Cheers,
Chris

David Kieltyka
03-12-2005, 15:25
With the R-D1 you gain about a half stop of DOF compared to using the same lens at the same aperture, with the same framing, on a 35mm RF. This means with the R-D1 you must move back a bit because its smaller format gives you a narrower field-of-view with any given focal length. If you shoot the same subject with the R-D1 and, say, a Leica M7 with the same lens & aperture from the same vantage point, then crop the M7 photo to the same FOV as the R-D1 photo, the DOF will be identical. This is all in line with the photo.net article Chris has linked to.

jlw is also right that DOF is sort of an illusion. It describes a zone of acceptable unsharpness agreed upon by consensus. But only the point of focus is truly in focus. :)

-Dave-

Nikon Bob
03-12-2005, 16:10
Chris

Thanks

Dave

Circles of Confusion? I thought that it was generally agreed DOF was an zone of acceptable unsharpness in which the point focus (sharpness) exists. Thank you for the answer which is yes more or less if I read you correctly.

Bob

Bob

David Kieltyka
03-13-2005, 14:41
Bob, yeah, the zone of acceptable unsharpness exists around the point of focus. The circle of confusion is another way of expressing (and calculating) the same thing.

-Dave-

J. Borger
03-13-2005, 22:13
When i went from a Canon D30 to a 1D and after that to the full frame 1Ds the differences in dof in day to day use were very evident .... never did side to side tests, nor do i have the technival knowledge to interfere with the discussion above about coc etc. ..... all i can say is that with a full frame camera it is far more difficult to get a macro shot or a landscape with tele-lens completely in focus .... so yes dof is more limited with full frame or film camera's.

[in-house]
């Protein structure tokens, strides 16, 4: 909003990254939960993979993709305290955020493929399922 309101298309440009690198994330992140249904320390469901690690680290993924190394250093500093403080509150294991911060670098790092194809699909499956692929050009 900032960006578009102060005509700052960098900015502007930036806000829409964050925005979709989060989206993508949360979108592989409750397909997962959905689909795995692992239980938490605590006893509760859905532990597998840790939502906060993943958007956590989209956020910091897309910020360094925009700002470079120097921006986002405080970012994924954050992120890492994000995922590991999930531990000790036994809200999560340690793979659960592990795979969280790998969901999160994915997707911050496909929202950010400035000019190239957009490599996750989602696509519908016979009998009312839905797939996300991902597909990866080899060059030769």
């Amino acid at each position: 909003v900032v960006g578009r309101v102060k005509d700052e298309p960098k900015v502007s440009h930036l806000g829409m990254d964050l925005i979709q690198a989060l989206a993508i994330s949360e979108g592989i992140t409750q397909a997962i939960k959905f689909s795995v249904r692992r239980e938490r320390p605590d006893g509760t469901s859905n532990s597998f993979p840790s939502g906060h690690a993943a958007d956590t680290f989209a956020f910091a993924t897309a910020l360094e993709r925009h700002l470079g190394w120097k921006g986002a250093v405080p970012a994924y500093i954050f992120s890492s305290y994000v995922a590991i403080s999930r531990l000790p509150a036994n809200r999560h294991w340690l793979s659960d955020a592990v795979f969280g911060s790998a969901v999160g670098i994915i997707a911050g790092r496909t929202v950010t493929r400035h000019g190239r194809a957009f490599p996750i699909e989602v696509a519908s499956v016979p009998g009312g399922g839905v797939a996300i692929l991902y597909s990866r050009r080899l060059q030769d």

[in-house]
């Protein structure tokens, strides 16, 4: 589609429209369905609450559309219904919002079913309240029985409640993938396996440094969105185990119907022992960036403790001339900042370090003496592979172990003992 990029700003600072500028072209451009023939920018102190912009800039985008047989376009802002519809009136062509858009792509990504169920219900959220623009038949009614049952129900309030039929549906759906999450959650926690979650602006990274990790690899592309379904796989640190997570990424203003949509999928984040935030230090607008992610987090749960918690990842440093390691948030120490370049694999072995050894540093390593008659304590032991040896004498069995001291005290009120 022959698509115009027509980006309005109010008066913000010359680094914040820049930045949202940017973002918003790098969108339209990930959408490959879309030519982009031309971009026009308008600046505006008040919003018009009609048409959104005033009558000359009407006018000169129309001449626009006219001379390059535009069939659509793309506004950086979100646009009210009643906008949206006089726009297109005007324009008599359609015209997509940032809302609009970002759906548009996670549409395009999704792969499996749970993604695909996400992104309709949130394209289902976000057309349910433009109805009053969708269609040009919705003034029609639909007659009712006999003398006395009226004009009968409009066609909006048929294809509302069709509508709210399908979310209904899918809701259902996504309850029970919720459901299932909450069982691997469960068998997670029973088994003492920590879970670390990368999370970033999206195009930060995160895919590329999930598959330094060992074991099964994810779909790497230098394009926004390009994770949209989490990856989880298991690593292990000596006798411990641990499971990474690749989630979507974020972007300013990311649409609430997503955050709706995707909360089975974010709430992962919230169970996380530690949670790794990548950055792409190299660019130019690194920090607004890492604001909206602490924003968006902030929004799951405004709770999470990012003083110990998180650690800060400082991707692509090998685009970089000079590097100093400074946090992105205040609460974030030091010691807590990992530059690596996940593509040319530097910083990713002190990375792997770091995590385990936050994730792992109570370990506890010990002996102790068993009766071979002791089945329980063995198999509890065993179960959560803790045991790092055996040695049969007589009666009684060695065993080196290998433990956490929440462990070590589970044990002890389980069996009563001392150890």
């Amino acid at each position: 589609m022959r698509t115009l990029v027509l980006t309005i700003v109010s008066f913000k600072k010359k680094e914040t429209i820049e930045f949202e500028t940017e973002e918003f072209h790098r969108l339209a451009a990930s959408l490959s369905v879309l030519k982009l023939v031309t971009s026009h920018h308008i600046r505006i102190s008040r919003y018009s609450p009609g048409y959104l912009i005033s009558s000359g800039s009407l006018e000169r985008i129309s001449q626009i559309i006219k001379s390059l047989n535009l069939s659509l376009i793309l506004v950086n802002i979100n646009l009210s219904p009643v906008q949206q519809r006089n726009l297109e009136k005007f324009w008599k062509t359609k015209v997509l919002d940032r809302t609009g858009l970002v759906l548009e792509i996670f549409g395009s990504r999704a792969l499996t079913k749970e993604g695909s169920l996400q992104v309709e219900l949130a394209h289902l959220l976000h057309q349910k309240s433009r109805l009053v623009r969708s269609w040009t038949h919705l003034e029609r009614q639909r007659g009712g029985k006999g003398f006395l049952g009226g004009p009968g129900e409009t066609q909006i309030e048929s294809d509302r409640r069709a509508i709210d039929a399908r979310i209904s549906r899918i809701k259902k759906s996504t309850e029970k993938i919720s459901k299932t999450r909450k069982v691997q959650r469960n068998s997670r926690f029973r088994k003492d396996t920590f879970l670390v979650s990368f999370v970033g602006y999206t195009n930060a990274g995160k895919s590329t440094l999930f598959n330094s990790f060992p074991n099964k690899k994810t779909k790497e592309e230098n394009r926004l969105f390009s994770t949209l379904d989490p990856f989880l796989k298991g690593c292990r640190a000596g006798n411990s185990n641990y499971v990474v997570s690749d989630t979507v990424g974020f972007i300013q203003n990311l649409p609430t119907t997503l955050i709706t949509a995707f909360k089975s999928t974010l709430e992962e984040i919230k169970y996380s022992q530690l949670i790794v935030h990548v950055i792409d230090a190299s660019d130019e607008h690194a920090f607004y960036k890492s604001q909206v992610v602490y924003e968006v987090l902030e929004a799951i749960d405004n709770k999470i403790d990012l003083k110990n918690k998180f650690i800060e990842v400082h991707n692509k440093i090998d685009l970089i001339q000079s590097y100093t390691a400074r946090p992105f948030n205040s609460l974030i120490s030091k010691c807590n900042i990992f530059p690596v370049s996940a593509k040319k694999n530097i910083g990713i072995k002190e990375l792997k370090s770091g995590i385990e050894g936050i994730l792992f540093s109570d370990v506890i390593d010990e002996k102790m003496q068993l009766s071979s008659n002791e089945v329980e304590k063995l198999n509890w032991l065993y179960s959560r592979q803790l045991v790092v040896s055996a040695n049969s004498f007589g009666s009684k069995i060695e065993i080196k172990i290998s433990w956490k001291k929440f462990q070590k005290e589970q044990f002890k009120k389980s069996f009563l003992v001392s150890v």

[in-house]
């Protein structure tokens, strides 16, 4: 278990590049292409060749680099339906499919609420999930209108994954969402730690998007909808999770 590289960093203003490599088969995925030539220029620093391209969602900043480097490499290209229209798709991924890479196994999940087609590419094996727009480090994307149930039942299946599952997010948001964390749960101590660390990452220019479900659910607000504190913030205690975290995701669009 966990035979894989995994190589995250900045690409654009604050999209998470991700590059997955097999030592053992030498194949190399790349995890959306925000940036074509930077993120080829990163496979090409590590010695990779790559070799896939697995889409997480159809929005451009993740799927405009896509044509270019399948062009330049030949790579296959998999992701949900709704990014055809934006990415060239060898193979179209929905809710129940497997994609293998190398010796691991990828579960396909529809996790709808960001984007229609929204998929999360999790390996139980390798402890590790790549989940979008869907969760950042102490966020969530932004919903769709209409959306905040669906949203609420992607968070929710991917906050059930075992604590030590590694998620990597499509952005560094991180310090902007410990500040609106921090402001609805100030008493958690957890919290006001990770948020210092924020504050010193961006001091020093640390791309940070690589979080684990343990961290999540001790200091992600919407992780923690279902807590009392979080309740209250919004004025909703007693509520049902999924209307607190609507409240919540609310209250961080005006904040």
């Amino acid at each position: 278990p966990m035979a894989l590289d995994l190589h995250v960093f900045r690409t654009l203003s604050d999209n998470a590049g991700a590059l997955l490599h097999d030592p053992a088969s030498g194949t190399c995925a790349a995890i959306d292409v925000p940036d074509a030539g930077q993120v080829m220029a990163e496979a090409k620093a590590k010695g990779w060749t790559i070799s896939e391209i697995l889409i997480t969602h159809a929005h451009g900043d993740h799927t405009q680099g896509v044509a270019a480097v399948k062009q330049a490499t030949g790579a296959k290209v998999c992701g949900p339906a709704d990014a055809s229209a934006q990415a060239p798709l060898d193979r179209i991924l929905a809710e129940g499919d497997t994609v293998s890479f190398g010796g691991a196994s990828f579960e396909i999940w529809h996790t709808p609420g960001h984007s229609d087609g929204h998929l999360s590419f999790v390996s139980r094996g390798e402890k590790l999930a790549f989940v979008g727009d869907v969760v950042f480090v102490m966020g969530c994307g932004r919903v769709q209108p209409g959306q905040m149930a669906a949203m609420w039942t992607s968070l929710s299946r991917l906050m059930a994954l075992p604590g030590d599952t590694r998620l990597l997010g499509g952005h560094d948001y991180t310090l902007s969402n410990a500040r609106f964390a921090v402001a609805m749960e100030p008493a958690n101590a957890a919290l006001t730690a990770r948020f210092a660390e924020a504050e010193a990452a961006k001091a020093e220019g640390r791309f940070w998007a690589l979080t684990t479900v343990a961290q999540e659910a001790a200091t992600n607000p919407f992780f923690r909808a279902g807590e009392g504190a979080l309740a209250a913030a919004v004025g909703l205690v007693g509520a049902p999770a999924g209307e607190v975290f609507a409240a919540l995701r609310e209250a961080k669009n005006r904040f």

Han

Nikon Bob
03-14-2005, 03:17
Han

Your answer was more along the lines of what I was originally asking. I had similar experiences when using my Olympus C5050 and wondered if anyone could substantiate what I felt I was seeing. How it got to what DOF is I don't know. At least I am not alone in seeing it, thanks.

Bob

J. Borger
03-14-2005, 03:45
BoB,

In comparisson with a P&S digital like the Olympus the R-D1 has limited dof!
In general expect the following:

- with a R-D1 it will be more difficult to have enough dof in a landscape than with a P&S
- with a R-D1 it will be easier to throw the background partly out of focus than with a P&S but it will be a bit more difficult with a R-d1 than with a full frame or film camera

With respect to dof the difference between the R-D1 and a full frame or film camera is small in comparison to the difference between a P&S and a digital SLr or the R-d1 with a 1,5 crop factor!


Han

Jim Watts
03-14-2005, 03:46
My subjective impression from a number 10 x 7 inch (on A4 paper) inkjet prints (as distinct from a proper scientific analysis) is that my 35mm f/2 Summicron in most cases gives less "Depth of Field", note the quotation marks, on my R-D1 than on my Leica M4. Closer to my 50mm f/2 Summicron printed using full frame from the M4, but this is roughly what you would expect from the 1.53 magnification (53mm) without going too far into "Circles of Confusion" :confused: :confused:

Nikon Bob
03-14-2005, 04:53
I guess that sometimes simple questions are not really simple. By test I had thought of the old ruler laid flat and focussed on a certain point and comparing the apparent DOF on an M body to the same lense on an RD1. The difference in DOF to me using a P&S digital seemed really huge considering that it has an even smaller sensor than the RD1. Seems everyone can agree that there is a difference towards more apparent DOF when using a sub fullframe (35mm) sensor.

Bob

Doug
03-14-2005, 10:22
True, Bob, that it's not quite so simple. A smaller sensor/film area will be accompanied by a shorter focal length lens for a normal angle of view, and that shorter lens at the same subject distance, same f/stop and same print size will give more apparent DoF. Have to add in all these qualifications to make it true!